Silver Jubilee Celebrations of Columban Sisters’ Presence in Pakistan.
The Book of Eccleasticus tells us that for everything under the sun there is a season…a time to be happy, a time to cry; a time to remember, a time to forget. This Season for us Columban Sisters in Pakistan is a time to remember and a time to reflect and be joyful as we celebrate our Silver Jubilee of Presence in Pakistan.
Revisiting the moments when we, Srs. Joan McDermott, Maureen Donohoe, Perlita Ponge, Rebecca Conlon and Rita Deegan arrived in Pakistan 25 years ago in 1990, into a province steeped in dark clouds of ethnic division, we gradually became aware of the reality of our new mission when we were eventually rushed to Hyderabad, our destination, where all roads were to be closed at 5p.m. as curfew was declared!
Now twenty five years on, celebrating our Silver Jubilee of Presence in Pakistan on April 7th 2015 where three of the original group were present, Joan, Perlita and Rebecca, together with Srs. Marie Galvin, Roberta Ryan and our Asian Leadership Team: Srs. Susanna Choi, Sofia Natama and Yoon Mi, was an experience of Easter rising and transformation as the memories were gathered and the blessings of the 25 years were scattered. The place was alive with activity. The rough ground was made smooth and covered with red carpets, 300 chairs were dressed up individually in black and gold frilly cloths, pictures of the Risen Lord were put hanging up over the altar, the angelic altar girls were dressed filled with anticipation, the altar was decorated befitting the occasion, the choir was tuning up, ready to go, the guests were seated, the children were hushed and the our small Church compound turned into a cathedral awaiting a great event. The procession started to the rhythm of the choir, singing their hearts out as they set the tone for the whole celebration. Bishop Samson Shukardin, O.F.M. newly ordained Bishop of Hyderabad and our previous Parish Priest was the main celebrant. He was accompanied by Bishop Max Rodrigues together with eight priests concelebrating which included three Columban Fathers: Frs. Daniel, Tony and Tomas. The liturgy was participative including many of our friends who have walked the walk with us. Bishop Samson recalled in his homily how we came in tense times and even now 25 years on we still have our ‘strike days’ fraught with political emotion, often resorting to violence but that such days do not hinder the Sisters in their work as they are filled with the fire of their charism just like those in the beginning, their founders, who went to China in difficult times. This flame of the charism is still evident and alive in the Sisters today as they brave the challenges of Pakistan. He declared that the Sisters are now Pakistani! With that, there was loud applause!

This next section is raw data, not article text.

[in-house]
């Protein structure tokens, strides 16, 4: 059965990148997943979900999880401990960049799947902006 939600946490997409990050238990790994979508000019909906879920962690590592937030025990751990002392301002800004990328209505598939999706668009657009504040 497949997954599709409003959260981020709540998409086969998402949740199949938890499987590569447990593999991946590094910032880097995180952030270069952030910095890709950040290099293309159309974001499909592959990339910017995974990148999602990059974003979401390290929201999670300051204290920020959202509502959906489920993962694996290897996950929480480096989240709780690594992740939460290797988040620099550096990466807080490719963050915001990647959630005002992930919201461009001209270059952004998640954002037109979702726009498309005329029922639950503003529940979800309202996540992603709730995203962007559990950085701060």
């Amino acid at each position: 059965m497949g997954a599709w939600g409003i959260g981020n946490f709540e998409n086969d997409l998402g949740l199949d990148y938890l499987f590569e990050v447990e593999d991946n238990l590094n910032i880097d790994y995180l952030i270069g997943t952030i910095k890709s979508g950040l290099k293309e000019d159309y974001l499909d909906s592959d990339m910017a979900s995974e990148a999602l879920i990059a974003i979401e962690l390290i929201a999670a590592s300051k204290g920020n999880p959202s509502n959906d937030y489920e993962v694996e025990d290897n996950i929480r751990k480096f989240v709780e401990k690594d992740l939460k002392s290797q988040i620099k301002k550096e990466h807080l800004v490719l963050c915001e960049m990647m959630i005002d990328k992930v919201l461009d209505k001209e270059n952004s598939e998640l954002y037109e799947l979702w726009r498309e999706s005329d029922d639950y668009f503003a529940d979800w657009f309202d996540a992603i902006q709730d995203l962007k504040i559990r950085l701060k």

The Offertory Procession captured up the works of the Sisters over their years of service: faith formation; working with tribal peoples, with people with special needs and women on the margins; education, not forgetting our co-workers who are our hands and feet and who can go to places where we, as foreigners, cannot go.
The solemnity of the Eucharistic celebration led to the blessing of the new Community Centre and Good Shepherd Tuition Centre which has been run for our Christian children by the Columban Sisters for the past five years. The Blessing was followed by a variety programme of songs, dances, poems and a tableau presented by the children of the Tuition Centre. Then a shadow theatre presentation on the life of St. Columban was graphically portrayed in a creative and gripping way and this left a deep impression on all. Having enlightened everyone on who St. Columban was and knowing that the day was far spent with a lot of energized good will that kept the whole programme going, it was time to sit down together and enjoy the delicious food prepared for all, this special day.
To sum up the experience, one can see how lives have been poured out in loving service here in Pakistan these past 25 years and now in return, for this special event, how our Christian community poured out their lives in the self-giving of selfless energy that made this day a big hit! The youth gave of themselves tirelessly bearing the heat of the day and our co-workers made sure everything was in order. Bishop Samson claimed us as Pakistani and that said it all! We were all ‘at home’.